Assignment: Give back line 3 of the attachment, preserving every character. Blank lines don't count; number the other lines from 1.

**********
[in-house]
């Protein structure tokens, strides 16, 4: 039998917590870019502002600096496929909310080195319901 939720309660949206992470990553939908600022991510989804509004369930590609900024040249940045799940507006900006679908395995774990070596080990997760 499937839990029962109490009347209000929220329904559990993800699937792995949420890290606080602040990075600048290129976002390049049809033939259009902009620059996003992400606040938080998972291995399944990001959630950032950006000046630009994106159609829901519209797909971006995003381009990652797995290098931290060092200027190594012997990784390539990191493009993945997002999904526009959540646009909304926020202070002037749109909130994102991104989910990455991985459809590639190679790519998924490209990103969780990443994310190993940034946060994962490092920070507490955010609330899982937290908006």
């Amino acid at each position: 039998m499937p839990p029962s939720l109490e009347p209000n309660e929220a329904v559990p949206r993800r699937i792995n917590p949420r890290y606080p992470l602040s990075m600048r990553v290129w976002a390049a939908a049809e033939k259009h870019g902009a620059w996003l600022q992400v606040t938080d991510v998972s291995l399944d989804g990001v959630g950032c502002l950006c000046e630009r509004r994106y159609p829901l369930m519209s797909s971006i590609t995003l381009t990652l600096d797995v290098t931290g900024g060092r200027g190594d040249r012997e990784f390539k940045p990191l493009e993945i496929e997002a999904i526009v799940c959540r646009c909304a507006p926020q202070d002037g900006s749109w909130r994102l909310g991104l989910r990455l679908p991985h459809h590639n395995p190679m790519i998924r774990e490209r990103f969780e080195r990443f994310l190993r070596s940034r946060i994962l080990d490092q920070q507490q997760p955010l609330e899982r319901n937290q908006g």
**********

């Amino acid at each position: 039998m499937p839990p029962s939720l109490e009347p209000n309660e929220a329904v559990p949206r993800r699937i792995n917590p949420r890290y606080p992470l602040s990075m600048r990553v290129w976002a390049a939908a049809e033939k259009h870019g902009a620059w996003l600022q992400v606040t938080d991510v998972s291995l399944d989804g990001v959630g950032c502002l950006c000046e630009r509004r994106y159609p829901l369930m519209s797909s971006i590609t995003l381009t990652l600096d797995v290098t931290g900024g060092r200027g190594d040249r012997e990784f390539k940045p990191l493009e993945i496929e997002a999904i526009v799940c959540r646009c909304a507006p926020q202070d002037g900006s749109w909130r994102l909310g991104l989910r990455l679908p991985h459809h590639n395995p190679m790519i998924r774990e490209r990103f969780e080195r990443f994310l190993r070596s940034r946060i994962l080990d490092q920070q507490q997760p955010l609330e899982r319901n937290q908006g």